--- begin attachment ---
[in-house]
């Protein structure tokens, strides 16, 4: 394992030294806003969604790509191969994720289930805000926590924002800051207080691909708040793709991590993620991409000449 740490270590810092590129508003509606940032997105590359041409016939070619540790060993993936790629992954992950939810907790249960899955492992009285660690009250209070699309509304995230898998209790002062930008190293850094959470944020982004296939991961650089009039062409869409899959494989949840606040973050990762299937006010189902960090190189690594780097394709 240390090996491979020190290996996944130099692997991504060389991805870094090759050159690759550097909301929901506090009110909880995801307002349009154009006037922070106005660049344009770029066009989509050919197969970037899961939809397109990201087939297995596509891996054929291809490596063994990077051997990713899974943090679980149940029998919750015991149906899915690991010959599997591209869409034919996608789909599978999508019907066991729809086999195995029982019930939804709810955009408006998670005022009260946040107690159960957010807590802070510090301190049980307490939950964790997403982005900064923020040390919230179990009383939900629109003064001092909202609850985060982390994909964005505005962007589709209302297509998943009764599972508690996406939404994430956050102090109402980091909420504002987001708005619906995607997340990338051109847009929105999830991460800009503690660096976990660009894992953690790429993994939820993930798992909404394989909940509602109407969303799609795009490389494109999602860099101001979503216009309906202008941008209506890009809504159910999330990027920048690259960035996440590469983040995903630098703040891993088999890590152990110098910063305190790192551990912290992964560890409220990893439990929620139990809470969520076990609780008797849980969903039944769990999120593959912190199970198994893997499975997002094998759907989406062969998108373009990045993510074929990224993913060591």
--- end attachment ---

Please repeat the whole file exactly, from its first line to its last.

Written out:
[in-house]
């Protein structure tokens, strides 16, 4: 394992030294806003969604790509191969994720289930805000926590924002800051207080691909708040793709991590993620991409000449 740490270590810092590129508003509606940032997105590359041409016939070619540790060993993936790629992954992950939810907790249960899955492992009285660690009250209070699309509304995230898998209790002062930008190293850094959470944020982004296939991961650089009039062409869409899959494989949840606040973050990762299937006010189902960090190189690594780097394709 240390090996491979020190290996996944130099692997991504060389991805870094090759050159690759550097909301929901506090009110909880995801307002349009154009006037922070106005660049344009770029066009989509050919197969970037899961939809397109990201087939297995596509891996054929291809490596063994990077051997990713899974943090679980149940029998919750015991149906899915690991010959599997591209869409034919996608789909599978999508019907066991729809086999195995029982019930939804709810955009408006998670005022009260946040107690159960957010807590802070510090301190049980307490939950964790997403982005900064923020040390919230179990009383939900629109003064001092909202609850985060982390994909964005505005962007589709209302297509998943009764599972508690996406939404994430956050102090109402980091909420504002987001708005619906995607997340990338051109847009929105999830991460800009503690660096976990660009894992953690790429993994939820993930798992909404394989909940509602109407969303799609795009490389494109999602860099101001979503216009309906202008941008209506890009809504159910999330990027920048690259960035996440590469983040995903630098703040891993088999890590152990110098910063305190790192551990912290992964560890409220990893439990929620139990809470969520076990609780008797849980969903039944769990999120593959912190199970198994893997499975997002094998759907989406062969998108373009990045993510074929990224993913060591």